The staggered start has had some quite interesting effects today, particularly since the faster Vet 40's delayed their start until two hours after ours. Last year, starting an hour behind, Thomas ("Crazy German") caught me well before Rowardennan, so far today I've seen no-one from the later starts. Anyway, in spite of the walkers I must be boulder-hopping quite well because I reach the wooden steps on schedule, and shortly after the first of the seven o'clock starters passes me, though I don't recognise him.

Coming out of the trees, across the little grassy patch before the short climb up to Doune Bothy is the turning point of the race for me. The sun hits me hard and I just start to wilt. All the uphills suddenly feel very hard, and I walk many sections that I usually run. I keep telling myself to knuckle down and get on with it, but as soon as I lose concentration I find I am walking again. About two miles before Bein Glas the first of the eight o'clock starters Andrew James comes past, followed twenty or so yards behind by Jez. Thirty-eight miles in, on undulating rocky ground, these guys are not just travelling very fast but clearly still racing every step of the way. I shout my encouragements but they're not in sight for long.

I get to Bein Glas but the last three miles have hit me hard. I roll in in 7:39, a full nine minutes behind my schedule. Again I'm surprised to see John K just leaving, he should be a long way up the road, but I know he doesn't like the sun much so it must be having an effect on him too. I have to have a rest so I sit for a minute or so, down a milkshake and try to get my head around the last tough stage. Realistically, the ten hours is now blown; I would have to do the last twelve miles eight minutes faster than last year, and I'm clearly not in the shape that I was at this point then. But if if I can just do the section in the same time as last year I'll get the pb, worth working a bit for, so go for it.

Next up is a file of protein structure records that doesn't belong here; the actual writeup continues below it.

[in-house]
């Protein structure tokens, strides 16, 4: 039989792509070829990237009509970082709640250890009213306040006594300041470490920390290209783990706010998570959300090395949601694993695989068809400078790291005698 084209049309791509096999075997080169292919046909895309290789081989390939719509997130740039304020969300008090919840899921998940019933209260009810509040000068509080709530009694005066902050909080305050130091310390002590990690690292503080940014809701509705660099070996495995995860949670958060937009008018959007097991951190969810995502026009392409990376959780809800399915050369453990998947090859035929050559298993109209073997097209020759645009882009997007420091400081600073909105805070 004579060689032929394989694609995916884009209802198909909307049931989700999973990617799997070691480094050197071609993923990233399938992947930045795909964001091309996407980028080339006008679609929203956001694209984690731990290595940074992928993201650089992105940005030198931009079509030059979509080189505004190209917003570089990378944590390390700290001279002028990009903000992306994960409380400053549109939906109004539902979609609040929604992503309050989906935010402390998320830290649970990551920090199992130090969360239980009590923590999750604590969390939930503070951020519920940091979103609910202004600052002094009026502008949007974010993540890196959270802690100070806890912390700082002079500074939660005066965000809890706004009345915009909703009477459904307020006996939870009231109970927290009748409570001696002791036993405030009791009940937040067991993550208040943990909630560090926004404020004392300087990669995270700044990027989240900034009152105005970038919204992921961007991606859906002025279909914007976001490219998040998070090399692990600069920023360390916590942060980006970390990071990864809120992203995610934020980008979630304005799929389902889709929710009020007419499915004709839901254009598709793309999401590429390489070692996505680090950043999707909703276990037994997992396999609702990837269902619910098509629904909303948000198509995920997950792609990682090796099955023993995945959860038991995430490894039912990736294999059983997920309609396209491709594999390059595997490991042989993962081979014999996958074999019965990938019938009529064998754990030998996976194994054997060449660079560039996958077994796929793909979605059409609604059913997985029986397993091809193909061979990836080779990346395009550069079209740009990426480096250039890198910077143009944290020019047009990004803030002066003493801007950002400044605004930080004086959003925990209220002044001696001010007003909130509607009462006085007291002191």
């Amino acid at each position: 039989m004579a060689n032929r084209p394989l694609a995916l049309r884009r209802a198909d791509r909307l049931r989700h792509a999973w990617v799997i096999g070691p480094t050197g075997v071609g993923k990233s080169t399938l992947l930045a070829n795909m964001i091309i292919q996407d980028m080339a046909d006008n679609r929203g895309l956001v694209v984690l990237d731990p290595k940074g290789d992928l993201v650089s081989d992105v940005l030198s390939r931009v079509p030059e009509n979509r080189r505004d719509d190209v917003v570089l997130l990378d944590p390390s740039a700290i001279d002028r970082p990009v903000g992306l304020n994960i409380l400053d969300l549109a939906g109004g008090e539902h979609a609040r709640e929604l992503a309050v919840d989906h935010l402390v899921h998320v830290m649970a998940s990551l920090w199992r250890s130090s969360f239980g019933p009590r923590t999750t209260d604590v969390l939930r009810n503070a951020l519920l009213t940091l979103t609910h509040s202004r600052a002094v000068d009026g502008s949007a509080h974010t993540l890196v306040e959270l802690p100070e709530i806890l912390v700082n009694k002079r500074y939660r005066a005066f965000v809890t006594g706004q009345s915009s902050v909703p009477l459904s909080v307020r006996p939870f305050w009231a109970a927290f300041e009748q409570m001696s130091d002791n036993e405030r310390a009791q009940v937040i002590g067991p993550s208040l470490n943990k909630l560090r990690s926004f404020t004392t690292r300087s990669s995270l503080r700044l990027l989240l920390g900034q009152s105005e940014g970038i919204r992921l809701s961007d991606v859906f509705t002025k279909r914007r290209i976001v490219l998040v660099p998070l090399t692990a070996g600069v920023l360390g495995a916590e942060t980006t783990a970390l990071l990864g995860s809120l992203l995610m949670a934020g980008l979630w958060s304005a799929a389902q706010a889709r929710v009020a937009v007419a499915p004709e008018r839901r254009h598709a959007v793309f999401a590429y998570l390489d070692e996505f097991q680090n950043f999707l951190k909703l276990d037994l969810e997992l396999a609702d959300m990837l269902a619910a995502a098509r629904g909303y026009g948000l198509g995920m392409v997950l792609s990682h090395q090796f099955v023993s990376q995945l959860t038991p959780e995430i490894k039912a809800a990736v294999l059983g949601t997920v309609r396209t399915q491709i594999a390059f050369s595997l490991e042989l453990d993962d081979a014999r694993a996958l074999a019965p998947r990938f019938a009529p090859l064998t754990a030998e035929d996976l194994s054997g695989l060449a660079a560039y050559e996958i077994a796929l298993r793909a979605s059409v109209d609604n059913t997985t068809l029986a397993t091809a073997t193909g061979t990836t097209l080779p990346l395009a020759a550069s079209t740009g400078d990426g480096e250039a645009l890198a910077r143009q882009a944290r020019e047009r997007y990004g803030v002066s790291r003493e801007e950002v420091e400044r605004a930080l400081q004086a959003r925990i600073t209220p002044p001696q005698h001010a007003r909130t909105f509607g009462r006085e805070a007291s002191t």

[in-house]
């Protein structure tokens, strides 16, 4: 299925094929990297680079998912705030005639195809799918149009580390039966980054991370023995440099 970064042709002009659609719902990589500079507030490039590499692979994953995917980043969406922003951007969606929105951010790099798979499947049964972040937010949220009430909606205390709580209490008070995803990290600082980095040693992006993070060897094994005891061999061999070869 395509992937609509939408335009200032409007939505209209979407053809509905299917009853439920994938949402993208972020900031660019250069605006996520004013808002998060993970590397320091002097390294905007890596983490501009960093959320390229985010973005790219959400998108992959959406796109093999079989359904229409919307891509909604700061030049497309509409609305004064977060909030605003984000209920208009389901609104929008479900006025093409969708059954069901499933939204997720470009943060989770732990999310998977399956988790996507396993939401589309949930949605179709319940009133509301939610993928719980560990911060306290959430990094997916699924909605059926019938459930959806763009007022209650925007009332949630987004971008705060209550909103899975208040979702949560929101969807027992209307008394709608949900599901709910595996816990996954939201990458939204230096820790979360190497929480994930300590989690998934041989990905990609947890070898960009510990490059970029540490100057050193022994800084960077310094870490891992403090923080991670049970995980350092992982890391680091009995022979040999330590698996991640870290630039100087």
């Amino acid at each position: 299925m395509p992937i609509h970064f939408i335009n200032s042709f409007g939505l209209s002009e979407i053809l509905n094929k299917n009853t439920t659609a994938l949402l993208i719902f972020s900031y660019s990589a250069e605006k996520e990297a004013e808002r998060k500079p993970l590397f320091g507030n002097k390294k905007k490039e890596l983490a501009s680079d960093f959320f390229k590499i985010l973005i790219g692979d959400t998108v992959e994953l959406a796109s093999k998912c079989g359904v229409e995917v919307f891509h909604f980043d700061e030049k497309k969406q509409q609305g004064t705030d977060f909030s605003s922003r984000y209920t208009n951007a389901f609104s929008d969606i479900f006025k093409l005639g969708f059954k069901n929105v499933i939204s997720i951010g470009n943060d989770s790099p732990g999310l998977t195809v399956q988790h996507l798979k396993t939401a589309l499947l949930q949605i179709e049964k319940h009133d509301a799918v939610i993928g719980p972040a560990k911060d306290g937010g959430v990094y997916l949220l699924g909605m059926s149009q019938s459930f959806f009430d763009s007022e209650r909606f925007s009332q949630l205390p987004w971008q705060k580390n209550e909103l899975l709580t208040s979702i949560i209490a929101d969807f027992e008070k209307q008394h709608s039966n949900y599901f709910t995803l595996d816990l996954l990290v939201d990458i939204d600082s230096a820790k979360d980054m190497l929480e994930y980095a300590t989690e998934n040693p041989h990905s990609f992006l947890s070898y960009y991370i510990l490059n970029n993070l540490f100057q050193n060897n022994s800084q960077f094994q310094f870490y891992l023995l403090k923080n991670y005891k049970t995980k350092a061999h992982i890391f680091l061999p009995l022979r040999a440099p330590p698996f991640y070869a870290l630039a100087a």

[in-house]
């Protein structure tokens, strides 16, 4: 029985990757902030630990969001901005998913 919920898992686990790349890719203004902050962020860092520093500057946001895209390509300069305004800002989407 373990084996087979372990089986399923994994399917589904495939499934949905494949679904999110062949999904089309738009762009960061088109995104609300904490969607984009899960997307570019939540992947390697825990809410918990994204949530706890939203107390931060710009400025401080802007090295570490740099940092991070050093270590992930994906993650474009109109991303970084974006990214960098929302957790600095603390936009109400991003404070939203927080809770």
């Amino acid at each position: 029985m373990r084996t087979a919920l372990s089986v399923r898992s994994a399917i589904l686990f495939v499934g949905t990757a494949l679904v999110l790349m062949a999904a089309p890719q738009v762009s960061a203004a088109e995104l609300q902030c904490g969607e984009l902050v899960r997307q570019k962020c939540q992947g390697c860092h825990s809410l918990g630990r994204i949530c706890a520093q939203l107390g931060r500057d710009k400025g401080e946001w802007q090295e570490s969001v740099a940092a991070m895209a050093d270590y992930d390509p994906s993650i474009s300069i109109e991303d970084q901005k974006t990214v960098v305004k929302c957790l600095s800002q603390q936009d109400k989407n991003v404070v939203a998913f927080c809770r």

I know I can run these hills. I may be slow today but it's still faster than walking. Way in the distance I see two runners, I think one must be John as I didn't see anyone else leave before me. He's with another runner who turns out to be Claire Walton. They're walking the ups and running the flats. I'm running most of it but at a slower pace than their run. I reel them in oh so slowly but they are getting nearer. I'm passed by Stuart Mills and we exchange a word or two but he's going  much faster so he's not with me long. George Reid appears again travelling in the opposite direction and shouts encouragement, much appreciated, I need all the help I can get. On the final rise before Derrydarroch is Murdo tM with flag and camera, never misses this if he's not running, and I almost catch John and Claire, but then they're faster down to the farm and the gap opens up again. I finally get to them just before the road crossing, but then Marco appears again to meet them. It's great to see that Sharon is with him walking OK obviously having survived the earlier fall. They stop a minute but I carry on. Just reaching the old road and I see Silke, supporting Thomas CG,  someone else who I seem to have been seeing on and off all day. She has a cold water spray, I ask to be hit straight in the face, fantastic. I have to walk through the tunnels then up the steep bit, using the pause to drink and stuff in another gel, hoping it will get me home. When the angle eases I determine that I will run all the way to the big gate, and apart from the steepest 30 yards I do, but it hurts.